SAN FRANCISCO—The proposed multi-event Chase Center, that will be built in the Mission Bay District of San Francisco and will be the home of the Golden State Warriors, is still facing opposition from the local community.
The Mission Bay Alliance, a well-funded opponent of the proposed arena, is at the forefront of the resistance.
According the San Francisco Chronicle, a week after a state Supreme Court judge shot down the group’s environmental challenge to the $1 billion basketball and entertainment venue, the alliance said on Monday that it will take the case to the California Court of Appeal.
“Such an important environmental matter will be ultimately decided in the Court of Appeal,” an environmental attorney for appellants, Osha Meserve said to the Chronicle. “The violations of environmental laws are blatant.”
A three-justice panel will now independently review the claims.
The plan for building a new arena was announced on May 22, 2012 at a Golden State Warriors press conference. The originally planned site was on Pier 30-32 along the San Francisco Bay waterfront between the San Francisco Ferry Building and AT&T Park. The proposed site was immediately opposed by the South Beach-Rincon-Mission Bay Neighborhood Association who claimed that the addition of a second sports venue on the waterfront would take away from the “family friendly” sentiment of the area.
On April 19, 2014, the Warriors abandoned its plans for the pier site and purchased a 12-acre site owned by salesforce.com in the Mission Bay neighborhood. The arena will be privately financed and is projected to be completed for the start of the 2019 NBA season.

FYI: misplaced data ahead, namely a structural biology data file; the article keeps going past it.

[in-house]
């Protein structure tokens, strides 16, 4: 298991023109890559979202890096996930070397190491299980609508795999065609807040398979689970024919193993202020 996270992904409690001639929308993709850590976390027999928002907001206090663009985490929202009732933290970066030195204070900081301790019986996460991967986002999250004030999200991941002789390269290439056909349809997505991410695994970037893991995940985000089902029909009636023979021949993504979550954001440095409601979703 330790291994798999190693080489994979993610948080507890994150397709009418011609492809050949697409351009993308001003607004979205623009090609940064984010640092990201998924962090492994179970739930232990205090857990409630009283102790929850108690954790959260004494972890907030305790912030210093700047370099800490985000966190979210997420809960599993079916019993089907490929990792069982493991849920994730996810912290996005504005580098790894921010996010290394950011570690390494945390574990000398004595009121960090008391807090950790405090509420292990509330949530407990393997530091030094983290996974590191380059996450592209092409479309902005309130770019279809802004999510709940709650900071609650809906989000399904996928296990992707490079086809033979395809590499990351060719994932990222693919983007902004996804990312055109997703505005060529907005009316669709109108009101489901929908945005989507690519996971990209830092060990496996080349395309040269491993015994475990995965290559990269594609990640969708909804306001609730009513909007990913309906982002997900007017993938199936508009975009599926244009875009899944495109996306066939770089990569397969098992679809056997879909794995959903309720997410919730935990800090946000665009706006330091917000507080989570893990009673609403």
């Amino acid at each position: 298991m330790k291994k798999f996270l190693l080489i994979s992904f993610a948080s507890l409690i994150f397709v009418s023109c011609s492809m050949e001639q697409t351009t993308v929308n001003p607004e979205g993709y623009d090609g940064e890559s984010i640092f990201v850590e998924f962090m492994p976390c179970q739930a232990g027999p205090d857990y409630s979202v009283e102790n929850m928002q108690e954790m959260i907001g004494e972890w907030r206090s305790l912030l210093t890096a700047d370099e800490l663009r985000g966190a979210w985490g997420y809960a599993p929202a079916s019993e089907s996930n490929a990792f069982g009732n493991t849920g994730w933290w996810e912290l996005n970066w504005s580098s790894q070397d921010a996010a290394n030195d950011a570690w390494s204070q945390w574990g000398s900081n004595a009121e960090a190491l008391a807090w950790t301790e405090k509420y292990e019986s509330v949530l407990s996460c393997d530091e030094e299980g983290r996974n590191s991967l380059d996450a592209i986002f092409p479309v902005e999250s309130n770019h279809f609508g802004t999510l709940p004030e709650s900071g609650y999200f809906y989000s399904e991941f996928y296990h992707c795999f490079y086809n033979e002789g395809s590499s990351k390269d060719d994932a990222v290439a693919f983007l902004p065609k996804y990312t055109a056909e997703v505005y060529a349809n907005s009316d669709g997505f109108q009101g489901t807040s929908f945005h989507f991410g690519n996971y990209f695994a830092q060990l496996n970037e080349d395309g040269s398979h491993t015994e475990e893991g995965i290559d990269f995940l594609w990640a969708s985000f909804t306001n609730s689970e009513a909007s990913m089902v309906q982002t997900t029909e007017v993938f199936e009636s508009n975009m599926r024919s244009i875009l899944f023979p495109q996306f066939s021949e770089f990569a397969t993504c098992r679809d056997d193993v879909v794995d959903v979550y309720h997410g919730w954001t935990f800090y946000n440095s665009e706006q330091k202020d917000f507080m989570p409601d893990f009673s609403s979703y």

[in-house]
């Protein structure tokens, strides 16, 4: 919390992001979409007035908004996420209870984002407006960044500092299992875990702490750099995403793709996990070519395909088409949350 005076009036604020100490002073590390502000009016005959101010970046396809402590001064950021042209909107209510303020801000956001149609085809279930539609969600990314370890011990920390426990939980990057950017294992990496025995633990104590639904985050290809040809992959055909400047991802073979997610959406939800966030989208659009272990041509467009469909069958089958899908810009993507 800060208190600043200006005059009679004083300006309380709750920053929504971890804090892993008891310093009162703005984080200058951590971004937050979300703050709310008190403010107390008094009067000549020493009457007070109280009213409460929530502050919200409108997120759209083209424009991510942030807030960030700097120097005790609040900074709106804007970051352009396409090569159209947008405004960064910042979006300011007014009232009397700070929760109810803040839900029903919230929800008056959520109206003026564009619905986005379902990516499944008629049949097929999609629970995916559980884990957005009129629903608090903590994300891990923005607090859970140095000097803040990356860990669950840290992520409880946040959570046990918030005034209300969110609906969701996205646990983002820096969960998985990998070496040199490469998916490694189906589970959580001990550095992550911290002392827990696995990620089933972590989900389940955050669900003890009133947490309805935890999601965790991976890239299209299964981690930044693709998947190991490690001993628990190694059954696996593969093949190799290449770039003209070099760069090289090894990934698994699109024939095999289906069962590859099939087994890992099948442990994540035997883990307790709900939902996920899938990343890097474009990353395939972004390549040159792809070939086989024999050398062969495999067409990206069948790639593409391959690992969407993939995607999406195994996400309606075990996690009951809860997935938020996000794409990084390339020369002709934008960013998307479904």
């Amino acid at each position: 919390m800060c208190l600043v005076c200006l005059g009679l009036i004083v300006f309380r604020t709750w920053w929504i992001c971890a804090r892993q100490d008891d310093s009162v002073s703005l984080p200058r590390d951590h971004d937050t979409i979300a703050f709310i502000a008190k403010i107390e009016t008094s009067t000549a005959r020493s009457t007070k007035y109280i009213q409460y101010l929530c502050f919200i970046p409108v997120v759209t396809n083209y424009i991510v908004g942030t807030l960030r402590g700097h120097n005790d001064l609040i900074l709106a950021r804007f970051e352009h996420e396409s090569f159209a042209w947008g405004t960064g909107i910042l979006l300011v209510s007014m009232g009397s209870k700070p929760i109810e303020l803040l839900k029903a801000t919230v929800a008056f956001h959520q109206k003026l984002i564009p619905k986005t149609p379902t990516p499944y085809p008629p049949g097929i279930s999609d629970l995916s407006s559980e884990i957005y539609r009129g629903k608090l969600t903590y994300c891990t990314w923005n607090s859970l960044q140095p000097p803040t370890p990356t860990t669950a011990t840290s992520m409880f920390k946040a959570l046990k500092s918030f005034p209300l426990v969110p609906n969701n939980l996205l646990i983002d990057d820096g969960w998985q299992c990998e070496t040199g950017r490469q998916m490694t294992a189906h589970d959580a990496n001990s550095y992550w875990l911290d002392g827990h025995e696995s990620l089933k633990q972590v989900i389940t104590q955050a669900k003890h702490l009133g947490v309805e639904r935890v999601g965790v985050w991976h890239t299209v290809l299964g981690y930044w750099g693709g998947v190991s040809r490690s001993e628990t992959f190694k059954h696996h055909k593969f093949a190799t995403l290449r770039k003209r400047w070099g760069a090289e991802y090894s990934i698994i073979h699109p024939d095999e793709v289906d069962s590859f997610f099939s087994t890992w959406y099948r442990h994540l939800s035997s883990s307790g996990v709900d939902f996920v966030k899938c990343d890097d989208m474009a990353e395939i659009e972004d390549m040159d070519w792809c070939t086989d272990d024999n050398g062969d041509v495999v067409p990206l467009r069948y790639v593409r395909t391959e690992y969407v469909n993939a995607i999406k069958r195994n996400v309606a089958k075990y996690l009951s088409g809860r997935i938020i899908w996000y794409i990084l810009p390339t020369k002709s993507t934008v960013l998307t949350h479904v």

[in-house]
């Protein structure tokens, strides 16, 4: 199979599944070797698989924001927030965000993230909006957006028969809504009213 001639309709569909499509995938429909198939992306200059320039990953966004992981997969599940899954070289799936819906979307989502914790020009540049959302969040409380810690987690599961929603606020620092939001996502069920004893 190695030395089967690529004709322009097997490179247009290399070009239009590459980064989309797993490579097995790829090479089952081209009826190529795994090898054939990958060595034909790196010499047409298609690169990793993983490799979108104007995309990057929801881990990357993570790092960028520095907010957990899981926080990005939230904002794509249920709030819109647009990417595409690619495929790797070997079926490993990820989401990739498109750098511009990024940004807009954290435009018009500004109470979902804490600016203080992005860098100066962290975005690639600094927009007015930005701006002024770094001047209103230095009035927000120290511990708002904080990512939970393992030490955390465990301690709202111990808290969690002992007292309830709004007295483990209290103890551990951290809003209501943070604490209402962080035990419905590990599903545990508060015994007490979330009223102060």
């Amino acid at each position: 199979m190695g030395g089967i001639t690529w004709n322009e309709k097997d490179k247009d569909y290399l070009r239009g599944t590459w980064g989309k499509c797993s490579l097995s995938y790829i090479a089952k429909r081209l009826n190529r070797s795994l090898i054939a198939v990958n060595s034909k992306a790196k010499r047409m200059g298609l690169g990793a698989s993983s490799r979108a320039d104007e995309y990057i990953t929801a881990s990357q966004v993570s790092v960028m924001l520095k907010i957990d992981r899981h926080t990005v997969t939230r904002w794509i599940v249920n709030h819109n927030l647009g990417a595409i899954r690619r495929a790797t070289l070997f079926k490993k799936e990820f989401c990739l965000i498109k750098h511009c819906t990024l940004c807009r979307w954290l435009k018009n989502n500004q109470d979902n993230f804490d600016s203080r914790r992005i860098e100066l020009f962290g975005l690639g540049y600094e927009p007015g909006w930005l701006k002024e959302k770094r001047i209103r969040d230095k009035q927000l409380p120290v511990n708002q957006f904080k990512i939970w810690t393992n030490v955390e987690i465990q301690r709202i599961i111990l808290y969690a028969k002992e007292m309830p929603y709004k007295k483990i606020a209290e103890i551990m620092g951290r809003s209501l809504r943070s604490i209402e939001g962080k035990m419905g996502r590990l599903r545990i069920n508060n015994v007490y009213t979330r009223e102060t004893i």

The Mission Bay Alliance began its opposition back in April and are claiming that San Francisco city officials violated the California Environmental Quality Act, along with other state laws, when they signed off on the 2,300-page environmental report analyzing how the 18,000-seat arena would impact everything from traffic to public transit to environmental wind shifts and shadows.
Much of the opposition is funded by the donors of UCSF. Many of them argue that cars from the arena will create too much congestion around the UCSF Medical Center at Mission Bay, which is located across the street from the proposed venue site, according to the Chronicle. However, UCSF’s administration supports the arena.
Joining the Mission Bay Alliance in the resistance is SaveMuni, a public transit reform group.
“The deeply flawed arena EIR failed to assess and mitigate the project’s significant traffic, public transit and other adverse environmental impacts,” said Gerald Cauthen, a transportation engineer and co-founder of SaveMuni, per the Chronicle.
City Attorney Dennis Herrera responded, “This event center is an important civic priority, which has been thoroughly scrutinized and has won overwhelming support every step of the way. I’m not surprised that the project foes are continuing to fight it, but I’m confident that our approval and review process will again easily pass muster in the Court of Appeal.”